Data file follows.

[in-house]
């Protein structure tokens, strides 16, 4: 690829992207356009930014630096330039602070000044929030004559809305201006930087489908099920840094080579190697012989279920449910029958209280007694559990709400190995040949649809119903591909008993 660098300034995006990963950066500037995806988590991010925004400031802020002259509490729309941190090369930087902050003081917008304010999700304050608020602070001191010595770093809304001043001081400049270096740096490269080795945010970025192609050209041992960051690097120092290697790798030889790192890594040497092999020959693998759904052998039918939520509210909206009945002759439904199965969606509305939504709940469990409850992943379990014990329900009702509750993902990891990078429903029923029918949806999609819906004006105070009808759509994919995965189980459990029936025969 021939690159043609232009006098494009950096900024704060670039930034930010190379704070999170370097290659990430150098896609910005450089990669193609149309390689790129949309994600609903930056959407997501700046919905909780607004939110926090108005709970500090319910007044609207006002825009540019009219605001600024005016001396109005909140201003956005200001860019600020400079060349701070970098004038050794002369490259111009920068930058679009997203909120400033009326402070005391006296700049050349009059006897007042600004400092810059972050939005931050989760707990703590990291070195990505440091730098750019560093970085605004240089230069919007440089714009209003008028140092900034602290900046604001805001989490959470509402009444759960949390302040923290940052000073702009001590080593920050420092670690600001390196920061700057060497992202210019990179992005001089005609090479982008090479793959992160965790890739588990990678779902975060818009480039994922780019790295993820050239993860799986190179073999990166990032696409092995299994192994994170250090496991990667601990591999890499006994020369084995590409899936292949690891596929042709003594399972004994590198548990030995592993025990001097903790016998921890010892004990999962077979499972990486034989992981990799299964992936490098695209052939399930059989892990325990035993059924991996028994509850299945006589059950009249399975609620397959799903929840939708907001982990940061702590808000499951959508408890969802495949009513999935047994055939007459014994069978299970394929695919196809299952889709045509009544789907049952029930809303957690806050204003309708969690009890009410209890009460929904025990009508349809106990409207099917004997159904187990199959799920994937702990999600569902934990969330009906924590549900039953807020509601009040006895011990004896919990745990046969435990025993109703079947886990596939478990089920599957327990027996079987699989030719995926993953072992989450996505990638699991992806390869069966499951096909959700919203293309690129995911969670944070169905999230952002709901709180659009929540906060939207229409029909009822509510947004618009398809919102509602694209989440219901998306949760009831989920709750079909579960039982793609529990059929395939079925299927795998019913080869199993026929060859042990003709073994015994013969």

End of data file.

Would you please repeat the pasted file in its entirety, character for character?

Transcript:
[in-house]
């Protein structure tokens, strides 16, 4: 690829992207356009930014630096330039602070000044929030004559809305201006930087489908099920840094080579190697012989279920449910029958209280007694559990709400190995040949649809119903591909008993 660098300034995006990963950066500037995806988590991010925004400031802020002259509490729309941190090369930087902050003081917008304010999700304050608020602070001191010595770093809304001043001081400049270096740096490269080795945010970025192609050209041992960051690097120092290697790798030889790192890594040497092999020959693998759904052998039918939520509210909206009945002759439904199965969606509305939504709940469990409850992943379990014990329900009702509750993902990891990078429903029923029918949806999609819906004006105070009808759509994919995965189980459990029936025969 021939690159043609232009006098494009950096900024704060670039930034930010190379704070999170370097290659990430150098896609910005450089990669193609149309390689790129949309994600609903930056959407997501700046919905909780607004939110926090108005709970500090319910007044609207006002825009540019009219605001600024005016001396109005909140201003956005200001860019600020400079060349701070970098004038050794002369490259111009920068930058679009997203909120400033009326402070005391006296700049050349009059006897007042600004400092810059972050939005931050989760707990703590990291070195990505440091730098750019560093970085605004240089230069919007440089714009209003008028140092900034602290900046604001805001989490959470509402009444759960949390302040923290940052000073702009001590080593920050420092670690600001390196920061700057060497992202210019990179992005001089005609090479982008090479793959992160965790890739588990990678779902975060818009480039994922780019790295993820050239993860799986190179073999990166990032696409092995299994192994994170250090496991990667601990591999890499006994020369084995590409899936292949690891596929042709003594399972004994590198548990030995592993025990001097903790016998921890010892004990999962077979499972990486034989992981990799299964992936490098695209052939399930059989892990325990035993059924991996028994509850299945006589059950009249399975609620397959799903929840939708907001982990940061702590808000499951959508408890969802495949009513999935047994055939007459014994069978299970394929695919196809299952889709045509009544789907049952029930809303957690806050204003309708969690009890009410209890009460929904025990009508349809106990409207099917004997159904187990199959799920994937702990999600569902934990969330009906924590549900039953807020509601009040006895011990004896919990745990046969435990025993109703079947886990596939478990089920599957327990027996079987699989030719995926993953072992989450996505990638699991992806390869069966499951096909959700919203293309690129995911969670944070169905999230952002709901709180659009929540906060939207229409029909009822509510947004618009398809919102509602694209989440219901998306949760009831989920709750079909579960039982793609529990059929395939079925299927795998019913080869199993026929060859042990003709073994015994013969």